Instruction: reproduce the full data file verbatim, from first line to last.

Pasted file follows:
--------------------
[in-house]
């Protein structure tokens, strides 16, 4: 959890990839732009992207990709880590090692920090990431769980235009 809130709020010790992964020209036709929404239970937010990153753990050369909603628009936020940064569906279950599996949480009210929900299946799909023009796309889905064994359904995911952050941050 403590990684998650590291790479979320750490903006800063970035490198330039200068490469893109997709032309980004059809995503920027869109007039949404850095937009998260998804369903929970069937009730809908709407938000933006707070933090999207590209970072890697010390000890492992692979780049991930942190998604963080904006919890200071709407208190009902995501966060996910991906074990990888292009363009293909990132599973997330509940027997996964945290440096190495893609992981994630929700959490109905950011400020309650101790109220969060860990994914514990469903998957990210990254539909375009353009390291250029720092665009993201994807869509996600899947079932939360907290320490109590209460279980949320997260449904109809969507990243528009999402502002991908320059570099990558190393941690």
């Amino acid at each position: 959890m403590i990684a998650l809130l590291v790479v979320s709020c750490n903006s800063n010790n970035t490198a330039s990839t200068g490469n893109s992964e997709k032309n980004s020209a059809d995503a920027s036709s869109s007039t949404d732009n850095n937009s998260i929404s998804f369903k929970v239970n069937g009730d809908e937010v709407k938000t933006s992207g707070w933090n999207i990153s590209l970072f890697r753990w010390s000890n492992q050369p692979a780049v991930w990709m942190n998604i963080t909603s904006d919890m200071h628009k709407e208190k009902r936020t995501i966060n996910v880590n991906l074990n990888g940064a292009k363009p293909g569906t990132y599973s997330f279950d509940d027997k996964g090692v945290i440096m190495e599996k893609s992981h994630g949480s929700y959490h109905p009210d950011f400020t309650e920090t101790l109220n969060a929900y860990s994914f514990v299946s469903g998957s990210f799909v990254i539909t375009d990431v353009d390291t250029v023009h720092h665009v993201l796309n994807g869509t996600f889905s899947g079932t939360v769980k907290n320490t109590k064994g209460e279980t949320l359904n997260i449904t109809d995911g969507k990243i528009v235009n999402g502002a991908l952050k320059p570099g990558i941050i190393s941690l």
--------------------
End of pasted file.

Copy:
[in-house]
């Protein structure tokens, strides 16, 4: 959890990839732009992207990709880590090692920090990431769980235009 809130709020010790992964020209036709929404239970937010990153753990050369909603628009936020940064569906279950599996949480009210929900299946799909023009796309889905064994359904995911952050941050 403590990684998650590291790479979320750490903006800063970035490198330039200068490469893109997709032309980004059809995503920027869109007039949404850095937009998260998804369903929970069937009730809908709407938000933006707070933090999207590209970072890697010390000890492992692979780049991930942190998604963080904006919890200071709407208190009902995501966060996910991906074990990888292009363009293909990132599973997330509940027997996964945290440096190495893609992981994630929700959490109905950011400020309650101790109220969060860990994914514990469903998957990210990254539909375009353009390291250029720092665009993201994807869509996600899947079932939360907290320490109590209460279980949320997260449904109809969507990243528009999402502002991908320059570099990558190393941690």
């Amino acid at each position: 959890m403590i990684a998650l809130l590291v790479v979320s709020c750490n903006s800063n010790n970035t490198a330039s990839t200068g490469n893109s992964e997709k032309n980004s020209a059809d995503a920027s036709s869109s007039t949404d732009n850095n937009s998260i929404s998804f369903k929970v239970n069937g009730d809908e937010v709407k938000t933006s992207g707070w933090n999207i990153s590209l970072f890697r753990w010390s000890n492992q050369p692979a780049v991930w990709m942190n998604i963080t909603s904006d919890m200071h628009k709407e208190k009902r936020t995501i966060n996910v880590n991906l074990n990888g940064a292009k363009p293909g569906t990132y599973s997330f279950d509940d027997k996964g090692v945290i440096m190495e599996k893609s992981h994630g949480s929700y959490h109905p009210d950011f400020t309650e920090t101790l109220n969060a929900y860990s994914f514990v299946s469903g998957s990210f799909v990254i539909t375009d990431v353009d390291t250029v023009h720092h665009v993201l796309n994807g869509t996600f889905s899947g079932t939360v769980k907290n320490t109590k064994g209460e279980t949320l359904n997260i449904t109809d995911g969507k990243i528009v235009n999402g502002a991908l952050k320059p570099g990558i941050i190393s941690l």